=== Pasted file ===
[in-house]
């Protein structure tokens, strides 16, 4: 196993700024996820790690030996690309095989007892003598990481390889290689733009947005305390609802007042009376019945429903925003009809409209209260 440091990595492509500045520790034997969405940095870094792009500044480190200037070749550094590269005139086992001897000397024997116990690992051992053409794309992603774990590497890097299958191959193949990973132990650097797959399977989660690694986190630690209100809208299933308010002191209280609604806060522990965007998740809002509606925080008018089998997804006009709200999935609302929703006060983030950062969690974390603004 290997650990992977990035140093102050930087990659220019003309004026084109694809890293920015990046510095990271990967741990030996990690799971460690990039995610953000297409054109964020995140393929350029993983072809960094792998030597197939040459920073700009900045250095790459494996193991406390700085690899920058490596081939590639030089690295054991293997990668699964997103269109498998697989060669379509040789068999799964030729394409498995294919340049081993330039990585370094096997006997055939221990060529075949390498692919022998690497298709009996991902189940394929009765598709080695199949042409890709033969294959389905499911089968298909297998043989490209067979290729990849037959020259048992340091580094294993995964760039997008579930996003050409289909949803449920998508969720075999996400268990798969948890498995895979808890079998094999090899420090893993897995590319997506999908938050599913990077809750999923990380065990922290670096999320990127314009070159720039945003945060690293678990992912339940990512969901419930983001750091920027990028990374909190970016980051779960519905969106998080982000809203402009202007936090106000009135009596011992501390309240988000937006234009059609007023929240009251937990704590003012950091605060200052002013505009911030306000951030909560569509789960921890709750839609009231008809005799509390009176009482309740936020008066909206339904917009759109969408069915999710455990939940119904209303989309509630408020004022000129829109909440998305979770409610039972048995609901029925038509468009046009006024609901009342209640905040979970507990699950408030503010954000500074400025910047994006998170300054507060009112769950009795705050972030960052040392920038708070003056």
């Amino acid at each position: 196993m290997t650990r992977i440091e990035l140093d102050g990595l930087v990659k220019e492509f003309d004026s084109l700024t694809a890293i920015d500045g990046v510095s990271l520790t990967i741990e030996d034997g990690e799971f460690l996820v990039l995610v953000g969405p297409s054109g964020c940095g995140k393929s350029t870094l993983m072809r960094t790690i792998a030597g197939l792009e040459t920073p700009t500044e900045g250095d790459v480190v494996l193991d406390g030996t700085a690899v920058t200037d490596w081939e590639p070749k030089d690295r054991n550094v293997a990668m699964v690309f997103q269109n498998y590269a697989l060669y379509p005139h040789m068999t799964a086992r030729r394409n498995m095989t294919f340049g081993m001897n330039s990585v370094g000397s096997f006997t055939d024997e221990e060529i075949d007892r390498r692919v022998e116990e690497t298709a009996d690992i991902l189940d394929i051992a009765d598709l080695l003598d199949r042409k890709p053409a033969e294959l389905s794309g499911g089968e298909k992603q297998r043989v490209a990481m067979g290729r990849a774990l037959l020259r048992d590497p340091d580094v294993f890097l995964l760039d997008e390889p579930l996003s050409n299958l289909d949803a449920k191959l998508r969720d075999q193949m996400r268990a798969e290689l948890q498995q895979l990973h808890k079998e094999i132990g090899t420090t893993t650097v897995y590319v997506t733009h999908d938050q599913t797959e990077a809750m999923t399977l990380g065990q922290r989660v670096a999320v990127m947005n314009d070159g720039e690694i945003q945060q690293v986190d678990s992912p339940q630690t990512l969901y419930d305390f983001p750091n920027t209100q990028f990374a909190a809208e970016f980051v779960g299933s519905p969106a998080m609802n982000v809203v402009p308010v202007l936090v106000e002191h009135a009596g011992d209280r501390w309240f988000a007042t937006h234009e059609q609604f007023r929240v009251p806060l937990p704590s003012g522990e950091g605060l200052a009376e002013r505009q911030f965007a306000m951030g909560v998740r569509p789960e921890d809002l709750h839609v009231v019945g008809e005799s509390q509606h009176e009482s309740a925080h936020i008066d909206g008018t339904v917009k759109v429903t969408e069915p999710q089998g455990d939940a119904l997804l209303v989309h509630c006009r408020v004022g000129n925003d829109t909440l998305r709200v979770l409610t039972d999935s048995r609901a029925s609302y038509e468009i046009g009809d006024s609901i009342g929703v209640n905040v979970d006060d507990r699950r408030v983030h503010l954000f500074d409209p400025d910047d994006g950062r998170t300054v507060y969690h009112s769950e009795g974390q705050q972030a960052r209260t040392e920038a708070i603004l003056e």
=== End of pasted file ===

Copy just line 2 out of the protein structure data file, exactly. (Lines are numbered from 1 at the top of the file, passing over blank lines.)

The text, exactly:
């Protein structure tokens, strides 16, 4: 196993700024996820790690030996690309095989007892003598990481390889290689733009947005305390609802007042009376019945429903925003009809409209209260 440091990595492509500045520790034997969405940095870094792009500044480190200037070749550094590269005139086992001897000397024997116990690992051992053409794309992603774990590497890097299958191959193949990973132990650097797959399977989660690694986190630690209100809208299933308010002191209280609604806060522990965007998740809002509606925080008018089998997804006009709200999935609302929703006060983030950062969690974390603004 290997650990992977990035140093102050930087990659220019003309004026084109694809890293920015990046510095990271990967741990030996990690799971460690990039995610953000297409054109964020995140393929350029993983072809960094792998030597197939040459920073700009900045250095790459494996193991406390700085690899920058490596081939590639030089690295054991293997990668699964997103269109498998697989060669379509040789068999799964030729394409498995294919340049081993330039990585370094096997006997055939221990060529075949390498692919022998690497298709009996991902189940394929009765598709080695199949042409890709033969294959389905499911089968298909297998043989490209067979290729990849037959020259048992340091580094294993995964760039997008579930996003050409289909949803449920998508969720075999996400268990798969948890498995895979808890079998094999090899420090893993897995590319997506999908938050599913990077809750999923990380065990922290670096999320990127314009070159720039945003945060690293678990992912339940990512969901419930983001750091920027990028990374909190970016980051779960519905969106998080982000809203402009202007936090106000009135009596011992501390309240988000937006234009059609007023929240009251937990704590003012950091605060200052002013505009911030306000951030909560569509789960921890709750839609009231008809005799509390009176009482309740936020008066909206339904917009759109969408069915999710455990939940119904209303989309509630408020004022000129829109909440998305979770409610039972048995609901029925038509468009046009006024609901009342209640905040979970507990699950408030503010954000500074400025910047994006998170300054507060009112769950009795705050972030960052040392920038708070003056």